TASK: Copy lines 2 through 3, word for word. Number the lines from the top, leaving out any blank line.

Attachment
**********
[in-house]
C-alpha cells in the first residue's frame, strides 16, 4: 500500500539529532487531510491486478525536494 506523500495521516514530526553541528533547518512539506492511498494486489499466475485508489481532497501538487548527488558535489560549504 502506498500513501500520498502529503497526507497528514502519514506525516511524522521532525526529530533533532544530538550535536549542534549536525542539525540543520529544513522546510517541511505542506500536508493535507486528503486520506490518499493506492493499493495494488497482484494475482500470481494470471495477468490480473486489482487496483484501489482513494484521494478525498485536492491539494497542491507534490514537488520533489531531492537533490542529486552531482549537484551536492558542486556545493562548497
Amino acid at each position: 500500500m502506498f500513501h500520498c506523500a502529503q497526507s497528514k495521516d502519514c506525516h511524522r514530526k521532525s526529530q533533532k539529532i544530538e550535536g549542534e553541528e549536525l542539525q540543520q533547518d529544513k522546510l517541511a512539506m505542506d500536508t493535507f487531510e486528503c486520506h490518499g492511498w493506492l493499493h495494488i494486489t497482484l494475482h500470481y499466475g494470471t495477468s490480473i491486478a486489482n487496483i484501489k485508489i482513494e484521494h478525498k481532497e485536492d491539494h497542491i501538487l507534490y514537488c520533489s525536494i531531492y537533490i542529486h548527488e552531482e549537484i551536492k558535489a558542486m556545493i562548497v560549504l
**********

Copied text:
C-alpha cells in the first residue's frame, strides 16, 4: 500500500539529532487531510491486478525536494 506523500495521516514530526553541528533547518512539506492511498494486489499466475485508489481532497501538487548527488558535489560549504 502506498500513501500520498502529503497526507497528514502519514506525516511524522521532525526529530533533532544530538550535536549542534549536525542539525540543520529544513522546510517541511505542506500536508493535507486528503486520506490518499493506492493499493495494488497482484494475482500470481494470471495477468490480473486489482487496483484501489482513494484521494478525498485536492491539494497542491507534490514537488520533489531531492537533490542529486552531482549537484551536492558542486556545493562548497
Amino acid at each position: 500500500m502506498f500513501h500520498c506523500a502529503q497526507s497528514k495521516d502519514c506525516h511524522r514530526k521532525s526529530q533533532k539529532i544530538e550535536g549542534e553541528e549536525l542539525q540543520q533547518d529544513k522546510l517541511a512539506m505542506d500536508t493535507f487531510e486528503c486520506h490518499g492511498w493506492l493499493h495494488i494486489t497482484l494475482h500470481y499466475g494470471t495477468s490480473i491486478a486489482n487496483i484501489k485508489i482513494e484521494h478525498k481532497e485536492d491539494h497542491i501538487l507534490y514537488c520533489s525536494i531531492y537533490i542529486h548527488e552531482e549537484i551536492k558535489a558542486m556545493i562548497v560549504l